Why does Jesus say to them, “I know where you dwell, where Stan’s throne is”? Why does he say, “I know that you have held fast”? He’s saying to them, I know you. It’s really similar to what you see happening in John 1 and 4 where Jesus says to Nathanael, “I saw you.” He says, Behold, an Israelite in whom there is no guile (John 1:47). Nathanael has every reason to say, You don’t know me! If you just meet someone and they compliment you, that doesn’t mean much. But then he says, “I saw you when you were under the fig tree” (John 1:48). He knows him, and he’s affirming this. Then, you come to John 4 and he speaks to the woman at the well and says, I know about your situation with your husbands and with the man who’s not your husband. When she goes into the town she says, Come and see someone who told me everything about myself. He knows her. It’s the positive and the negative; he knows it. Jesus is saying to Pergamum, I know the difficulty of your situation, and I know that you haven’t thrown overboard the faith like a lot of people have. But here are these other things that I know. He’s separating the positive from the negative. Actually, if you think about it, it’s a grace.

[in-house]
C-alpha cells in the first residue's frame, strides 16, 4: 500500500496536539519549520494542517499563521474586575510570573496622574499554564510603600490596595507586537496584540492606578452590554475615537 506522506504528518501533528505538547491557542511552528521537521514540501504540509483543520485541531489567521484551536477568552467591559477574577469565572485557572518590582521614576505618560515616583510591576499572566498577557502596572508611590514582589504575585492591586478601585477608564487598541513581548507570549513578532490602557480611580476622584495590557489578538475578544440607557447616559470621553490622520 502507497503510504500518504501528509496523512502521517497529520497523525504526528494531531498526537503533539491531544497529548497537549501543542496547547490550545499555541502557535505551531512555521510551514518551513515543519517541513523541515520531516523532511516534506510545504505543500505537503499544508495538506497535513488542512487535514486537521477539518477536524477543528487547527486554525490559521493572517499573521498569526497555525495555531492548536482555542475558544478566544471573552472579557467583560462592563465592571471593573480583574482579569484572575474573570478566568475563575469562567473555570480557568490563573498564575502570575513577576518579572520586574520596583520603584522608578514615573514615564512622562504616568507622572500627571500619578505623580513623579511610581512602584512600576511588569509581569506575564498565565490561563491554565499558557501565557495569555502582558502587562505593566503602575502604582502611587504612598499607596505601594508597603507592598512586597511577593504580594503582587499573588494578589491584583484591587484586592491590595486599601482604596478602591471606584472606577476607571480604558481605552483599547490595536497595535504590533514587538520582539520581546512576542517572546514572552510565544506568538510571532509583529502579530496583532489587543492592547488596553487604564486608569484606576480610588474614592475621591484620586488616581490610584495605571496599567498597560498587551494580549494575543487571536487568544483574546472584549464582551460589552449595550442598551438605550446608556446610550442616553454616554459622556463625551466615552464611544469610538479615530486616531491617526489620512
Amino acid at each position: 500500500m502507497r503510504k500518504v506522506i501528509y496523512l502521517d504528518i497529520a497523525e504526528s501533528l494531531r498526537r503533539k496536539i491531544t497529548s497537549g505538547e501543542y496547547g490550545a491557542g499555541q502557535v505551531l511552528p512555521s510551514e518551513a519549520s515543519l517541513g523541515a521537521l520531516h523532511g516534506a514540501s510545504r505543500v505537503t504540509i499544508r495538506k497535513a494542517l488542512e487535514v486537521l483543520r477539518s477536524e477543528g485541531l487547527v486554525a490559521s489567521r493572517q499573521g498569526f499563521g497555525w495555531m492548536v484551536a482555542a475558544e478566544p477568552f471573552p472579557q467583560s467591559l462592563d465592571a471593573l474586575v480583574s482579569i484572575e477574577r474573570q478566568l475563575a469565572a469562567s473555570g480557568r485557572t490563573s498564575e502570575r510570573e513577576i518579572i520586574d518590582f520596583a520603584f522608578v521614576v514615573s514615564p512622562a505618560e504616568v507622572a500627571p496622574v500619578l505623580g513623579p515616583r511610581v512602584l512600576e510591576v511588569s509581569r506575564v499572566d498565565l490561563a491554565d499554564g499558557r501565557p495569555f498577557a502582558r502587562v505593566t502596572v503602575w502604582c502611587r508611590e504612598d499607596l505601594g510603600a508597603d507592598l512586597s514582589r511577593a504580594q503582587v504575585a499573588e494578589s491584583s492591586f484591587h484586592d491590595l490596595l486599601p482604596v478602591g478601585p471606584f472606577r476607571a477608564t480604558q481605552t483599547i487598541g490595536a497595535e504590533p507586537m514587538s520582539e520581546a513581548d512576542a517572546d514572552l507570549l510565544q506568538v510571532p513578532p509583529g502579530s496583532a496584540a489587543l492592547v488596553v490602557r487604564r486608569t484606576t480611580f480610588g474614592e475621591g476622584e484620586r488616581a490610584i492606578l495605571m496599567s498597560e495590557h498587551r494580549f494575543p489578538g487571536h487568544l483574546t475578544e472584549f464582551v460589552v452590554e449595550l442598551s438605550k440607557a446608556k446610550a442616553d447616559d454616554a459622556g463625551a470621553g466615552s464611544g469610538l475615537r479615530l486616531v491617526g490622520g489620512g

Nancy Guthrie
It’s a grace to be known by someone you can trust.

Russell Moore
Yes. There’s a sense where I think some people would see Jesus intervening like this as being harsh, when in reality what Jesus is doing here is averting something harsh. He’s saying, I don’t want you to go in this direction that will destroy you ultimately. That’s gracious.

Nancy Guthrie
And I’m holding out this promise to you. Each one of these churches, if they will repent when he’s pointed out something that they need to repent of, there’s a beautiful promise held out. As you go through what’s being promised, they’re all centered in who he is and in his coming and establishing the new creation. They have to look very far forward, most of them, to anticipate the realities of what’s being promised. And that’s really the essence of living by faith. It’s us living by faith, right? We’re not expecting in this life to get everything that Jesus has promised. No, we’re looking toward the future when we will be rewarded if we have the courage to endure, to conquer, to overcome. And we can be sure that what he has promised will become the reality that we will live in forever.

Russell Moore